The temperature inside the Camp Dodge practice room crept toward triple digits last week as the two-hour wrestling workout came to an end.
Ethan Andersen’s back ached. He’d been poked in the eye. And the guy responsible for inflicting most of the Southeast Polk two-time state champion’s discomfort sat by his side against a wall.
Andersen and Gannon Gremmel aren’t supposed to be chummy. They’ve been butting heads throughout high school with state championships, social media bragging rights and a higher rung on the national ladder riding on the outcome.
A couple years ago, they were the focus of a cross-state Twitter beef that went so far that Andersen hung a picture of his Dubuque Hempstead rival in the Southeast Polk weight room as a motivational ploy and later let loose with his thoughts after pinning Gremmel in the state semifinals.
“I don’t hate a lot of people, but me and him don’t mix well,” he said. “It was personal.”
It might have been then.
But now? Things have changed.
“We were young and kind of stupid (in the past),” Andersen said. “I mean, we were just little, just kids.”
On this mid-July afternoon — the second of Team Iowa’s four-day freestyle training camp in preparation for the Cadet and Junior Nationals — Andersen and Gremmel aren’t just sparring partners. They’re cracking jokes and posing side-by-side for pictures together, including one Andersen posted on his Instagram account with this caption: “Good scrap. Betcha never thought you’d see this. Working together toward bigger things.”
Andersen and Gremmel have next-level goals, just like the other wrestlers on the Iowa Eight, the Register’s preseason list of the top high school talents in the state.
It’s a select group. Half of its members are USA Wrestling national champions at the Cadet or Junior level. Gremmel is the only one of the bunch who isn’t a state champion, but he’s a freestyle Cadet national title holder.
Collectively, the Iowa Eight wrestled 381 high school matches last season. They won all but six.
It’s a group that’s heavy on college heavyweight prospects.
Andersen is ranked as the 26th-best overall prospect nationally in the 2016 class by Flowrestling. The Missouri recruit is at his best when the pace of a match is high. He puts upperweights in unfamiliar positions with his creative scrambling skills that helped him win a Folkstyle Nationals title and compile a 94-1 record with 70 pins during the past two seasons.
“He’s really got that killer instinct to go for the pin at all times, and that was kind of his downfall his freshman year,” Southeast Polk assistant Jessman Smith said. “Once we reined him back in and shored up some positions where he was exposing himself, all of a sudden he went on a pretty incredible run.”
Gremmel, a two-time state runner-up who is considering Iowa State, Northern Iowa, Nebraska, Wisconsin and Oklahoma State, is ranked five notches below Andersen on the Flowrestling list of rising seniors. In all likelihood, he’ll move up to heavyweight as a senior to begin acclimating himself to his college weight class.
“He’s a big athlete,” Andersen said. “He’s quick, strong and the dude knows how to wrestle. He’s the best big guy in the state. He’s on par with the best kids in the country at heavyweight or 220. He gives me the (practice) feel that I need to go out to those tournaments. Wrestling him is going to be like wrestling in the finals (of national tournaments).”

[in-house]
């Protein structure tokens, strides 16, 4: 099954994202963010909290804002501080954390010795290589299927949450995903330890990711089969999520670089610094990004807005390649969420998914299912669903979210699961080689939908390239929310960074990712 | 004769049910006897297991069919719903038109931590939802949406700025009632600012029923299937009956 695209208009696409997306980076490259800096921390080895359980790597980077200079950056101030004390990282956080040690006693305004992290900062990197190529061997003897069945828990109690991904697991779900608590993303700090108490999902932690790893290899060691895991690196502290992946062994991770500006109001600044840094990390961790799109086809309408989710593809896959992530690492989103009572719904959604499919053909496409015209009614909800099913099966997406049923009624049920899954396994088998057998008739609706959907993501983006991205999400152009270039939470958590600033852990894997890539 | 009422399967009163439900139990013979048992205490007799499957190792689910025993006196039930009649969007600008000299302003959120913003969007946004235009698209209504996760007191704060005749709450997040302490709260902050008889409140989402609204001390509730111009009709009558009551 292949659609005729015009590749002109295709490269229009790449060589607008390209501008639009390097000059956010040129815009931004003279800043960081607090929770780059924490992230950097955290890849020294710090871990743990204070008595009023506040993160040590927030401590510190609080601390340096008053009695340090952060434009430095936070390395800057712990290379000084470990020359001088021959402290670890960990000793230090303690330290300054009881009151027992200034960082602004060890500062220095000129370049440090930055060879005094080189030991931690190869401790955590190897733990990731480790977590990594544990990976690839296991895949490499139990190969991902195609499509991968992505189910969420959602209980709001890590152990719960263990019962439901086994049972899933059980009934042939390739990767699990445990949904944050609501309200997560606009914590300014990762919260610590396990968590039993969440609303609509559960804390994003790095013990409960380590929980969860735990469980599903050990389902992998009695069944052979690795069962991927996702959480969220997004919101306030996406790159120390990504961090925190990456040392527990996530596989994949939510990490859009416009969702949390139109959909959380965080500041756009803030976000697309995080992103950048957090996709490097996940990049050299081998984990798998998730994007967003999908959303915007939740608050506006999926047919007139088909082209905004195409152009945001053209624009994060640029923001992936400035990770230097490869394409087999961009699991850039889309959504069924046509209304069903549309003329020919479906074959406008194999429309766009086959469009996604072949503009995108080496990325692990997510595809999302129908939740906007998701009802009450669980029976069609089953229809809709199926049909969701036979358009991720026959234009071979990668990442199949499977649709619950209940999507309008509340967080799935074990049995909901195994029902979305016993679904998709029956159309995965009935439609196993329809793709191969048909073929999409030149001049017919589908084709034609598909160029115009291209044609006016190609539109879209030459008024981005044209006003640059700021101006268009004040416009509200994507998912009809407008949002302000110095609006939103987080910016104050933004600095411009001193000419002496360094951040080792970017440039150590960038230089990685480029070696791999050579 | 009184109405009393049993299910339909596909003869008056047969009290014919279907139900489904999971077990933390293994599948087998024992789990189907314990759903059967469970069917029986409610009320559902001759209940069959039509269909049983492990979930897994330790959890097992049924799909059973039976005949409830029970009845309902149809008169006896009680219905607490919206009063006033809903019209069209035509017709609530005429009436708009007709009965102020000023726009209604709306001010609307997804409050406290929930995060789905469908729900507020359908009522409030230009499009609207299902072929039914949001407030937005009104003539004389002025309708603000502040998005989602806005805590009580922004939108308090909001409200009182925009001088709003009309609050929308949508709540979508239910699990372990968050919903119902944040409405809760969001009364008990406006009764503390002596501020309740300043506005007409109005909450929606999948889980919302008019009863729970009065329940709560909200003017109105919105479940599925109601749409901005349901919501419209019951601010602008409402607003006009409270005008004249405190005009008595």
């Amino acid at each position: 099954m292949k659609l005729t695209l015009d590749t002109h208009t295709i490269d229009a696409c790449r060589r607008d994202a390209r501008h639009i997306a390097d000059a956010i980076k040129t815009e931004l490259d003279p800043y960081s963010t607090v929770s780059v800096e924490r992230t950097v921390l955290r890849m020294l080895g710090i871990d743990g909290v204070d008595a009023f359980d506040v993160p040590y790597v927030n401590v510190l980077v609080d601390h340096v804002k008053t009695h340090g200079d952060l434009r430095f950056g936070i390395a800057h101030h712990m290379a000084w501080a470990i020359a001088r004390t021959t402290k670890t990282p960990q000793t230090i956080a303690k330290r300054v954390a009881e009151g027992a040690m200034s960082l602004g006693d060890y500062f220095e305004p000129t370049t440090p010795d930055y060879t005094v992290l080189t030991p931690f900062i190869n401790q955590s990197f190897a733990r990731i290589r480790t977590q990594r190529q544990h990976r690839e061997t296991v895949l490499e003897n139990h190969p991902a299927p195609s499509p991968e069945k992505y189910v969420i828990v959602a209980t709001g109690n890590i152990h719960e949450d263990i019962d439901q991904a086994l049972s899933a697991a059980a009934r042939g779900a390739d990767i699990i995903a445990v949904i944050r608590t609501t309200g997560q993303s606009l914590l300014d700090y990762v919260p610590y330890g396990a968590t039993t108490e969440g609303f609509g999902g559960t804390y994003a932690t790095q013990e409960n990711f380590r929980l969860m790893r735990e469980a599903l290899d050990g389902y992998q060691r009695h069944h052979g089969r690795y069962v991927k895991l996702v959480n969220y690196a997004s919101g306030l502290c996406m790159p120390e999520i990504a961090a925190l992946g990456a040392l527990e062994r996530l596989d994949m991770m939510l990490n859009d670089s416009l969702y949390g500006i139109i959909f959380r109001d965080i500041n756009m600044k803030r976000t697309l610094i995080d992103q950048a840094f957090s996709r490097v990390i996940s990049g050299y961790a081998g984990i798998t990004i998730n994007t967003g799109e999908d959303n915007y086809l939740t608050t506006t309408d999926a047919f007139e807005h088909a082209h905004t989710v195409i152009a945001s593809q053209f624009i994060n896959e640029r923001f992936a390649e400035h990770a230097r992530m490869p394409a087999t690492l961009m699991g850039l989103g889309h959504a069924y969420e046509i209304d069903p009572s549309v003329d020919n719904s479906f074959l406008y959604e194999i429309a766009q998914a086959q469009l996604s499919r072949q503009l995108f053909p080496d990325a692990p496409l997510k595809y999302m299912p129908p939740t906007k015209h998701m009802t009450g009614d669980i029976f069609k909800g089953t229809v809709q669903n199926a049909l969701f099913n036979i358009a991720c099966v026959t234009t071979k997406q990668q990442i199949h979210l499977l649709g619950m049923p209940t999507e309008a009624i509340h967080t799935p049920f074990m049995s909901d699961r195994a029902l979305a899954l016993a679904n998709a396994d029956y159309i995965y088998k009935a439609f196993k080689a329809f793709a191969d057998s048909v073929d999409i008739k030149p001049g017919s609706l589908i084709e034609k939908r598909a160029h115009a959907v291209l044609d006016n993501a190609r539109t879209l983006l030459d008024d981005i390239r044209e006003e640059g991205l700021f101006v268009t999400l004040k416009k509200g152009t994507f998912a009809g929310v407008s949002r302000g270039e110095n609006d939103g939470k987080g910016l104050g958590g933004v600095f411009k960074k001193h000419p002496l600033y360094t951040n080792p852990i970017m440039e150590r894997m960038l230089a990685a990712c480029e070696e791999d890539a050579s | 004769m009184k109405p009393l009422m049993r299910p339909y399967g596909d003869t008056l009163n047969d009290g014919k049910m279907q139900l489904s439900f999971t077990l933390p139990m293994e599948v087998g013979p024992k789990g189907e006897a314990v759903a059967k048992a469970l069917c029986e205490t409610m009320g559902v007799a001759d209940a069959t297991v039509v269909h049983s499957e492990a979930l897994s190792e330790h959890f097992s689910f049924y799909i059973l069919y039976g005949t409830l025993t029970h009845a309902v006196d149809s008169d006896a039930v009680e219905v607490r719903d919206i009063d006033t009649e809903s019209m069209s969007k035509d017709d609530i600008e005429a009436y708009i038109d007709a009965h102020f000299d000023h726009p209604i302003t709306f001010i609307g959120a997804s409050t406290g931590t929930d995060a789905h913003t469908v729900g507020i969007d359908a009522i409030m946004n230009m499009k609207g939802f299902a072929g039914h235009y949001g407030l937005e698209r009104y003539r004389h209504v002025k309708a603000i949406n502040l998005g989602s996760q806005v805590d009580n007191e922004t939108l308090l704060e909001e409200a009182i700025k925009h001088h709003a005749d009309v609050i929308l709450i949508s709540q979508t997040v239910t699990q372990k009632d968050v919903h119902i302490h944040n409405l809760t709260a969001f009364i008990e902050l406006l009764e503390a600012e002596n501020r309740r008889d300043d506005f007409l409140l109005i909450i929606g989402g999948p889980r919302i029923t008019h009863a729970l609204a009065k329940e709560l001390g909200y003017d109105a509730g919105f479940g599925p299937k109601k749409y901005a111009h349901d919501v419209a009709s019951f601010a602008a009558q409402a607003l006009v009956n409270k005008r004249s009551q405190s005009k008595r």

Albia’s Carter Isley rocketed into the national heavyweight rankings after a recent surge on the summer circuit. His 7-0 performance at last month’s freestyle Junior National Duals created a current of recruiting interest from Iowa, Northern Iowa, Nebraska and Purdue, and another wave could be on the way after Isley reached the Greco-Roman finals this week at the Junior Nationals.
Isley, though, is still undecided whether he’ll wrestle in college or opt for football. He led Class 2-A in rushing last fall, went 48-0 on his way to the 2-A state title at 220 pounds and capped his junior year by posting the best record on the Albia tennis team.
“He’s a kid who does all the right things,” Albia coach Dave Wenger said. “He’s like having another coach in the room. He’s done everything I’ve ever asked him to do.”
Isley’s offseason performance has vaulted him up to No. 5 in the Flowrestling national heavyweight rankings.
It’s also created a competition between the three Iowans to see who can climb the highest on the national charts.
“It pushes you because there’s always talk of one being better than the other,” Gremmel said. “You always hear the talk and it makes you work a little bit harder. You have one goal and that’s to be a national champion or be a state champion and beat the guys who have been right there with you the whole time.”
ABOUT THIS SERIES
The Iowa Eight is the Register’s preseason list of the eight best wrestlers in the state of Iowa. Incoming freshmen through seniors are eligible. The team is selected based on Register staff observations and consultation with high school and college contacts, weighing wrestlers’ past performance and future projection in developing the list. The Register will have additional Iowa Eight lists for key boys’ and girls’ sports throughout the year.